Sometimes the humanizing quality is more obvious than in others, such as in Thor. The Norse god is actively stripped of his power and sent to Earth, where he falls in love with scientist Jane Foster. Ultimately he becomes a god again when his act of selfless self-sacrifice makes him worthy of wielding his hammer again. But as Loki so keenly points out, Thor is different (I believe “soft” is his choice phrase) than when he was banished from Asgard, and it’s “because of her.”
In other cases, it’s somewhat more subtle. Take Tony Stark. Over the three Iron Man movies he progresses from a selfish “genius, billionaire, playboy, philanthropist” who “doesn’t play well with others” to a man with a heart, as Pepper Potts so aptly points out in the first film. By Iron Man 3, we see Tony seemingly risking his own life to save those ejected from the fiery explosion of Air Force One, because he can only carry four, but there are thirteen to save. Through a barrel-of-monkeys technique, better explained when seen, Tony is able to save them all. Only we find out after they have all been safely dropped in the water, that Tony was never in that particular suit to begin with. The live action player mode through what appear to be Stark Industries’ version of Google glass, is how Tony is able to save them all, without ever putting his own life in danger.
And yet, it is important to the Marvel movies that the protagonist have some sort of fatal flaw. It’s not the flaw that makes them human and therefore relatable (oh yeah, Steve Rogers was once a normal guy, so I too can be like Captain America!), but rather something that jeopardizes their lives in a more significant way. Here the most obvious example lies with Iron Man.
Of all the Marvel movies currently out, Iron Man is the series currently with the most number of films, and so has the most data to work from. In each film, Tony Stark battles with some debilitating fatal flaw. In the first, a bomb which he created has sent shrapnel into his heart, and he has to install mini arc reactor with electromagnets in order to pull the shrapnel away from his heart (but apparently it’s not strong enough to actual pull the shrapnel out?). In the second film, the element which powers the mini arc reactor/electromagnet, while doing its job is also poisoning Tony, and in the end, he must create a new element in order to survive. In the most current film, Tony is suffering from what is essentially Post Traumatic Stress Disorder. When the adorable-yet-smart-aleck kid asks him if he has PTSD, Tony shouts no, while in the midst of a recurring panic attack that is in fact characteristic of the disorder (accompanied by flashbacks and nightmares, similar to what we see Bruce Banner experiencing in The Incredible Hulk.) It’s in this third film that Tony is the most relatable. Anyone can have a panic attack, or feel stressed, or not be able to sleep. How these problems came to affect Tony is not exactly typical, but who can’t relate to one of the above problems?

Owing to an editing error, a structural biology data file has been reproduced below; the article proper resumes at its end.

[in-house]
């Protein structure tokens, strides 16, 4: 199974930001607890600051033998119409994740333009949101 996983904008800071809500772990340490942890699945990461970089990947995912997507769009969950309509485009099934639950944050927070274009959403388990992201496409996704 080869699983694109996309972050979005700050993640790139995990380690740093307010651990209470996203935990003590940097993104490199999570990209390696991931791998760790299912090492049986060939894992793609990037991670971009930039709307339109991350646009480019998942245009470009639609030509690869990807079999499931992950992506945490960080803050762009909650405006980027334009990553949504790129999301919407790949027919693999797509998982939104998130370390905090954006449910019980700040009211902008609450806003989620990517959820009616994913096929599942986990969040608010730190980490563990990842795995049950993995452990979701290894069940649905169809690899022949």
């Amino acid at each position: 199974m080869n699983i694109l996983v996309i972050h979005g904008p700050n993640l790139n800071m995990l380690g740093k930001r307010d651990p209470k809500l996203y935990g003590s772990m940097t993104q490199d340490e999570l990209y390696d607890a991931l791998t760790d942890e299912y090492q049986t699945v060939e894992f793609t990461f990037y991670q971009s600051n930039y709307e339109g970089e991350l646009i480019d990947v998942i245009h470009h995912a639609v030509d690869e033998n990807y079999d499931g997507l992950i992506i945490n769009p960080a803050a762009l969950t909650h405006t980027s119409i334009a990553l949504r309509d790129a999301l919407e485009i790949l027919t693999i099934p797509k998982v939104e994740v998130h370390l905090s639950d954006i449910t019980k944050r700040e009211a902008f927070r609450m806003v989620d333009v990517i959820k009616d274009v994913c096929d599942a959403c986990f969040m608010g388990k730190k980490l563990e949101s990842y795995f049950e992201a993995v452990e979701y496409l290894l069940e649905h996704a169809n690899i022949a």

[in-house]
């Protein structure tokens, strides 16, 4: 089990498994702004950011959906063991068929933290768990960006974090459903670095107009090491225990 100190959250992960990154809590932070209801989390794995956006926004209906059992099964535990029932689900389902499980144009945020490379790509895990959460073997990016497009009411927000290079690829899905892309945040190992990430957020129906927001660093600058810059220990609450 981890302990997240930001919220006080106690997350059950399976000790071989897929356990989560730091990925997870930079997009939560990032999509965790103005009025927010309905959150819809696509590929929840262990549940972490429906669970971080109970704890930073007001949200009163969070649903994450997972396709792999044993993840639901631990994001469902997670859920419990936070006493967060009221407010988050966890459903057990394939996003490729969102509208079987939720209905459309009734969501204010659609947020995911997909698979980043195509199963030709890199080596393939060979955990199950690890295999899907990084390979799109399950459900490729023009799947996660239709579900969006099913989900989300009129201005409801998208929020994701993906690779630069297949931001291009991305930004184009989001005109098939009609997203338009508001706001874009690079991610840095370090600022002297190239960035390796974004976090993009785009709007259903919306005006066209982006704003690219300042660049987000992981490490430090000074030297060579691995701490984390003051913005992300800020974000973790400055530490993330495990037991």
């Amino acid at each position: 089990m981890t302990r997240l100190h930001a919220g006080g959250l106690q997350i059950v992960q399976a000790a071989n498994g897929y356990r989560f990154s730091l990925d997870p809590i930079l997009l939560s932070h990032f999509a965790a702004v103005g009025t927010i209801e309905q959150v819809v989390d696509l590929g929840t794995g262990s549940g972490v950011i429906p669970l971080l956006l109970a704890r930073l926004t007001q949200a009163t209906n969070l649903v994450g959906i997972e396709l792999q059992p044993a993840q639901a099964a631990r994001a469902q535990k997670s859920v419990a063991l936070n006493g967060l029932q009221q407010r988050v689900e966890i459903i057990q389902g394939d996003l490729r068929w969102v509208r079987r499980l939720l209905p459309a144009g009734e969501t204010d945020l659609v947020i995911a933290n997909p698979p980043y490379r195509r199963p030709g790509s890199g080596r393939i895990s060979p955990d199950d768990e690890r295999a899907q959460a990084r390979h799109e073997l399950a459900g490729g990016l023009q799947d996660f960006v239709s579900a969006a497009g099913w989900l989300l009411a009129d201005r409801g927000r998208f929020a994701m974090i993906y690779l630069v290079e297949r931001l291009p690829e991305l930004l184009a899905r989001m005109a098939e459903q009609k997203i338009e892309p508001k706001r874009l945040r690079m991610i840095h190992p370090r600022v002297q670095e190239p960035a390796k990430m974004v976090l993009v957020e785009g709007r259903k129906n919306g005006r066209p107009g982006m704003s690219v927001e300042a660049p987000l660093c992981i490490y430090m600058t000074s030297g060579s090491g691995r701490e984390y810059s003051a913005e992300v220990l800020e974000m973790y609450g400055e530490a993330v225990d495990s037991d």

Let’s talk about the Batman movies for a moment. They’re amazing cinematically, and even in terms of storyline and villains. But Bruce Wayne, just isn’t that relatable of a character. He’s always dark and brooding, and he has more money than he knows what to do with. He is supremely unrelatable in fact, aside from the fact that he doesn’t actually have any super powers. His equivalent in the Marvel universe is, of course, Tony Stark. They are both ridiculously wealthy, both have dead parents, and neither have magical powers that let them save the world. But Tony is so different from Bruce in terms of personality that I don’t even know where to begin. Tony can crack jokes, and builds his own machinery; Bruce assumes his identity as Batman, and has a technological aid that does all the mental heavy lifting for him—by this virtue, Tony is more reliable in that he can fix whatever technology goes wrong around him, even if it isn’t his own.
Bruce also only works alone. In the Christian Bale trilogy, there isn’t even a Robin character until the third film, and even then he is a shadow of the sidekick character we know from the comic books and the show late '60s show starring Adam West. The closest we get is Alfred the Butler. And while Tony Stark tells us in The Avengers “I don’t play well with others,” we come to see that he does in fact manage to be part of the Avenger Assembly, and in fact actively sacrifices himself to save not only the other Avengers, but also the whole of New York, and essentially the world. Yes, he manages to survive, but if that isn’t taking one for the team, I don’t know what is. It’s this sort of character development that makes The Avengers and the majority of the other films in the Marvel franchise and universe so appealing to audiences with different backgrounds and tastes.

And what perhaps finally, makes The Avengers different from the other superheroes and other superhero movies, is that they don’t have anything in common, and they go their own ways after they save the world. Sure, they’ll reassemble next May when the second film in the series The Avengers: Age of Ultron, premieres. But unlike the X-Men who have to stay together because their mutant qualities make them undesirable to the world (what an allegory for xenophobia, but that’s a whole other review), these superheroes will have continue to have their own films, and still come together when called. Until then we can enjoy the upcoming Guardians of the Galaxy, and Ant-Man, who according to the comic books, joins the Avengers initiative.  I guess we’ll see what these new films and superheroes can add to the conversation.

1 comment:

  1. Tildy,

    I loved this piece, mainly for the way it takes off the table special effects, CGI, "excitement" and every other criterion usually applied to these movies. You make a strong case that we should essentially control for those factors and watch for the way character is revealed in ensemble (it is no surprise that Joss Whedon did that great Much Ado About Nothing--he understands the way viewers control for genre in order to grasp what transcends it...) I see that I am signed in as Louis. But truly this is from--